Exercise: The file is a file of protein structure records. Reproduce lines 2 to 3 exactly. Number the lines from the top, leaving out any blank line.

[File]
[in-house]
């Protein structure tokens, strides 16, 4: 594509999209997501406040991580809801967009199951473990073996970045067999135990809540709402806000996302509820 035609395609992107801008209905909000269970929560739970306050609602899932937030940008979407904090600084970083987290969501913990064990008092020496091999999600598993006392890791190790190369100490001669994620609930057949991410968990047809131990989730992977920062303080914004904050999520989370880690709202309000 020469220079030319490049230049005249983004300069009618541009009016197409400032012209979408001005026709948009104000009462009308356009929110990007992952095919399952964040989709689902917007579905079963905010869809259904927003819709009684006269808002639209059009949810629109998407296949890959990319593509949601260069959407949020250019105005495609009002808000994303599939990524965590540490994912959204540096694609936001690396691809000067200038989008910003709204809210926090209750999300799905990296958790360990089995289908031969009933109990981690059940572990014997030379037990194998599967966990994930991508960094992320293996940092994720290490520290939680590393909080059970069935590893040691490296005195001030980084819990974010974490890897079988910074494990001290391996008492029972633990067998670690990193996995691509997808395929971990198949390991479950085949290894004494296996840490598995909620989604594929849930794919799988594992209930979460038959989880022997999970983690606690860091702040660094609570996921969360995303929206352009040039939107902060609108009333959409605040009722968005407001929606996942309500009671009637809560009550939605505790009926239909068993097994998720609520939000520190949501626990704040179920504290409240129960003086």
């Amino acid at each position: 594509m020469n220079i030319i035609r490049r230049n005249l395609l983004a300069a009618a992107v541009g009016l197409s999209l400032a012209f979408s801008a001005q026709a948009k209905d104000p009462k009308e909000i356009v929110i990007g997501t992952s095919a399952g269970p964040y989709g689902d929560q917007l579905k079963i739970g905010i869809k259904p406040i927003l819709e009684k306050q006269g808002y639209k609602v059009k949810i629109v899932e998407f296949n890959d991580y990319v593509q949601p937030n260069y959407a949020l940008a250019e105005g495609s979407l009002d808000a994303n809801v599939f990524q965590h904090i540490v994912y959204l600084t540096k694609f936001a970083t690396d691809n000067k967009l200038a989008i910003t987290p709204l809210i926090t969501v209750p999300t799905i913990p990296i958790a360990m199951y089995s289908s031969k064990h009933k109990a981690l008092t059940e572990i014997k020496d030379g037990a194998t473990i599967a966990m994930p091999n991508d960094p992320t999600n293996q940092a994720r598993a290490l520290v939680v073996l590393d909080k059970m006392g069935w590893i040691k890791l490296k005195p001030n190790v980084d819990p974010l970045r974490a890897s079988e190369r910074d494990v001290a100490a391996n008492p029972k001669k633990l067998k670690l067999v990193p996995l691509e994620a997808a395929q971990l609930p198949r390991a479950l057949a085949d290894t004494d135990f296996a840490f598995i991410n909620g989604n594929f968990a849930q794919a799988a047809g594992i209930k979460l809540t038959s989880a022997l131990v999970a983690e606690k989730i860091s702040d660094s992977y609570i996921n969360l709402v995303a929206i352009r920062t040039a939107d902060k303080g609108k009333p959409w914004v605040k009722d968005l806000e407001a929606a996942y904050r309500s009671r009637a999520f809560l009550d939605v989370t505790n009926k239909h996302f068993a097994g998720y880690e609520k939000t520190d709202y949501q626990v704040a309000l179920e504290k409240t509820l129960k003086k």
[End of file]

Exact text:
């Protein structure tokens, strides 16, 4: 594509999209997501406040991580809801967009199951473990073996970045067999135990809540709402806000996302509820 035609395609992107801008209905909000269970929560739970306050609602899932937030940008979407904090600084970083987290969501913990064990008092020496091999999600598993006392890791190790190369100490001669994620609930057949991410968990047809131990989730992977920062303080914004904050999520989370880690709202309000 020469220079030319490049230049005249983004300069009618541009009016197409400032012209979408001005026709948009104000009462009308356009929110990007992952095919399952964040989709689902917007579905079963905010869809259904927003819709009684006269808002639209059009949810629109998407296949890959990319593509949601260069959407949020250019105005495609009002808000994303599939990524965590540490994912959204540096694609936001690396691809000067200038989008910003709204809210926090209750999300799905990296958790360990089995289908031969009933109990981690059940572990014997030379037990194998599967966990994930991508960094992320293996940092994720290490520290939680590393909080059970069935590893040691490296005195001030980084819990974010974490890897079988910074494990001290391996008492029972633990067998670690990193996995691509997808395929971990198949390991479950085949290894004494296996840490598995909620989604594929849930794919799988594992209930979460038959989880022997999970983690606690860091702040660094609570996921969360995303929206352009040039939107902060609108009333959409605040009722968005407001929606996942309500009671009637809560009550939605505790009926239909068993097994998720609520939000520190949501626990704040179920504290409240129960003086």
């Amino acid at each position: 594509m020469n220079i030319i035609r490049r230049n005249l395609l983004a300069a009618a992107v541009g009016l197409s999209l400032a012209f979408s801008a001005q026709a948009k209905d104000p009462k009308e909000i356009v929110i990007g997501t992952s095919a399952g269970p964040y989709g689902d929560q917007l579905k079963i739970g905010i869809k259904p406040i927003l819709e009684k306050q006269g808002y639209k609602v059009k949810i629109v899932e998407f296949n890959d991580y990319v593509q949601p937030n260069y959407a949020l940008a250019e105005g495609s979407l009002d808000a994303n809801v599939f990524q965590h904090i540490v994912y959204l600084t540096k694609f936001a970083t690396d691809n000067k967009l200038a989008i910003t987290p709204l809210i926090t969501v209750p999300t799905i913990p990296i958790a360990m199951y089995s289908s031969k064990h009933k109990a981690l008092t059940e572990i014997k020496d030379g037990a194998t473990i599967a966990m994930p091999n991508d960094p992320t999600n293996q940092a994720r598993a290490l520290v939680v073996l590393d909080k059970m006392g069935w590893i040691k890791l490296k005195p001030n190790v980084d819990p974010l970045r974490a890897s079988e190369r910074d494990v001290a100490a391996n008492p029972k001669k633990l067998k670690l067999v990193p996995l691509e994620a997808a395929q971990l609930p198949r390991a479950l057949a085949d290894t004494d135990f296996a840490f598995i991410n909620g989604n594929f968990a849930q794919a799988a047809g594992i209930k979460l809540t038959s989880a022997l131990v999970a983690e606690k989730i860091s702040d660094s992977y609570i996921n969360l709402v995303a929206i352009r920062t040039a939107d902060k303080g609108k009333p959409w914004v605040k009722d968005l806000e407001a929606a996942y904050r309500s009671r009637a999520f809560l009550d939605v989370t505790n009926k239909h996302f068993a097994g998720y880690e609520k939000t520190d709202y949501q626990v704040a309000l179920e504290k409240t509820l129960k003086k």